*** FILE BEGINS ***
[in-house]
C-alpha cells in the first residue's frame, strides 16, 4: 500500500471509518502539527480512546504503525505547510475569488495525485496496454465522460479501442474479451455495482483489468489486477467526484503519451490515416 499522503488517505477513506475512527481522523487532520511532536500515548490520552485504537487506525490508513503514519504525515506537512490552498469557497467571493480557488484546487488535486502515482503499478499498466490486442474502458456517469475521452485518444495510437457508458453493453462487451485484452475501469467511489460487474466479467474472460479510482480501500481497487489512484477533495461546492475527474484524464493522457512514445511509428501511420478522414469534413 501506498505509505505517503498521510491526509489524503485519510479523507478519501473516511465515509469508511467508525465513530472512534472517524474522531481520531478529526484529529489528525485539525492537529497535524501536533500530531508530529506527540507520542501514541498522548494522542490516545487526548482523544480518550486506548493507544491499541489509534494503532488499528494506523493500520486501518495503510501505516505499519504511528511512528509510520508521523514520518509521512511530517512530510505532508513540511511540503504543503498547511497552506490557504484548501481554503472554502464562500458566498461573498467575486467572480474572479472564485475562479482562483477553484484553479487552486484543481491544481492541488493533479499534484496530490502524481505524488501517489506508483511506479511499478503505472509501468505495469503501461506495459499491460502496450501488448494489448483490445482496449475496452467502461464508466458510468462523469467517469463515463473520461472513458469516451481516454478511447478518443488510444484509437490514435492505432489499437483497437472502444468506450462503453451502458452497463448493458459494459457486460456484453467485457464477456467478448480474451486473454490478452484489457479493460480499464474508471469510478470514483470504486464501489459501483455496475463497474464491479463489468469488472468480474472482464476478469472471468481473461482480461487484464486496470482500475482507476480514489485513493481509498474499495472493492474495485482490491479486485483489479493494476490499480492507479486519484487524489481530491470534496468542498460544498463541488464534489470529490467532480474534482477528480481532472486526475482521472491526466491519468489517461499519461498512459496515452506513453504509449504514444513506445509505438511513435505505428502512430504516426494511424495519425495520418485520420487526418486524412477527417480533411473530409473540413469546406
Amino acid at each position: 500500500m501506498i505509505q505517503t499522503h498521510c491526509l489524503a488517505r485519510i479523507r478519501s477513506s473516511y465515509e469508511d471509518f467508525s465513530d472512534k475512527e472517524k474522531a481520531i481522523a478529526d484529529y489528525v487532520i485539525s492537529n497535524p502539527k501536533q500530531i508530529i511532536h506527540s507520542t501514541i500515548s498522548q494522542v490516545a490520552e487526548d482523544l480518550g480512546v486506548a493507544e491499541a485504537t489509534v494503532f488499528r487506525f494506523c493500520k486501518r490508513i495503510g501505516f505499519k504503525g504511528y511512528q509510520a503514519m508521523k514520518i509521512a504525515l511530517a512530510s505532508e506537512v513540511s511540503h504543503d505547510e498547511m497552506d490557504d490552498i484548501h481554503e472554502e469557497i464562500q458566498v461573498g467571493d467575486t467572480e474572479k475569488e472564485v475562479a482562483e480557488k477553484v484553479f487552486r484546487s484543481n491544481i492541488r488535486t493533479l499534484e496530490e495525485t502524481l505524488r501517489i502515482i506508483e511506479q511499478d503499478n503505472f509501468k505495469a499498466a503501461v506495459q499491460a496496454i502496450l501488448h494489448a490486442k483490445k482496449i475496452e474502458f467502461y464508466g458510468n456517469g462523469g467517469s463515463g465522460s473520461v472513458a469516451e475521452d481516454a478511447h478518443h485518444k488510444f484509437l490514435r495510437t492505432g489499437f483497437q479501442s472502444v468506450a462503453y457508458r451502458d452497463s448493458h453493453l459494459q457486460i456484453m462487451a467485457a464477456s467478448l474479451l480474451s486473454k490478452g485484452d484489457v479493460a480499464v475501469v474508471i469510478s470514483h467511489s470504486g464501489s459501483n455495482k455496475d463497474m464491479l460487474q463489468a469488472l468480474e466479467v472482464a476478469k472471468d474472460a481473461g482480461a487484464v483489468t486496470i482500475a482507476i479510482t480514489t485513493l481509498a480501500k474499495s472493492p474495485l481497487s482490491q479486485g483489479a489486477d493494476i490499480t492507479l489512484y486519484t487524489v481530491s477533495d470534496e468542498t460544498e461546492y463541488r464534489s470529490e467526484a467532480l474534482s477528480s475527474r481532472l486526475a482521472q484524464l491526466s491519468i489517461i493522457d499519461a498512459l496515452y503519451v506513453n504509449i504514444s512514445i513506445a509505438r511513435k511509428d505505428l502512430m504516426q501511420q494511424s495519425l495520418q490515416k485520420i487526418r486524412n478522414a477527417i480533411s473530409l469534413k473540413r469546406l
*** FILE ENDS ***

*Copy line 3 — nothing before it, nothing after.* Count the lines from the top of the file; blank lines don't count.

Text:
Amino acid at each position: 500500500m501506498i505509505q505517503t499522503h498521510c491526509l489524503a488517505r485519510i479523507r478519501s477513506s473516511y465515509e469508511d471509518f467508525s465513530d472512534k475512527e472517524k474522531a481520531i481522523a478529526d484529529y489528525v487532520i485539525s492537529n497535524p502539527k501536533q500530531i508530529i511532536h506527540s507520542t501514541i500515548s498522548q494522542v490516545a490520552e487526548d482523544l480518550g480512546v486506548a493507544e491499541a485504537t489509534v494503532f488499528r487506525f494506523c493500520k486501518r490508513i495503510g501505516f505499519k504503525g504511528y511512528q509510520a503514519m508521523k514520518i509521512a504525515l511530517a512530510s505532508e506537512v513540511s511540503h504543503d505547510e498547511m497552506d490557504d490552498i484548501h481554503e472554502e469557497i464562500q458566498v461573498g467571493d467575486t467572480e474572479k475569488e472564485v475562479a482562483e480557488k477553484v484553479f487552486r484546487s484543481n491544481i492541488r488535486t493533479l499534484e496530490e495525485t502524481l505524488r501517489i502515482i506508483e511506479q511499478d503499478n503505472f509501468k505495469a499498466a503501461v506495459q499491460a496496454i502496450l501488448h494489448a490486442k483490445k482496449i475496452e474502458f467502461y464508466g458510468n456517469g462523469g467517469s463515463g465522460s473520461v472513458a469516451e475521452d481516454a478511447h478518443h485518444k488510444f484509437l490514435r495510437t492505432g489499437f483497437q479501442s472502444v468506450a462503453y457508458r451502458d452497463s448493458h453493453l459494459q457486460i456484453m462487451a467485457a464477456s467478448l474479451l480474451s486473454k490478452g485484452d484489457v479493460a480499464v475501469v474508471i469510478s470514483h467511489s470504486g464501489s459501483n455495482k455496475d463497474m464491479l460487474q463489468a469488472l468480474e466479467v472482464a476478469k472471468d474472460a481473461g482480461a487484464v483489468t486496470i482500475a482507476i479510482t480514489t485513493l481509498a480501500k474499495s472493492p474495485l481497487s482490491q479486485g483489479a489486477d493494476i490499480t492507479l489512484y486519484t487524489v481530491s477533495d470534496e468542498t460544498e461546492y463541488r464534489s470529490e467526484a467532480l474534482s477528480s475527474r481532472l486526475a482521472q484524464l491526466s491519468i489517461i493522457d499519461a498512459l496515452y503519451v506513453n504509449i504514444s512514445i513506445a509505438r511513435k511509428d505505428l502512430m504516426q501511420q494511424s495519425l495520418q490515416k485520420i487526418r486524412n478522414a477527417i480533411s473530409l469534413k473540413r469546406l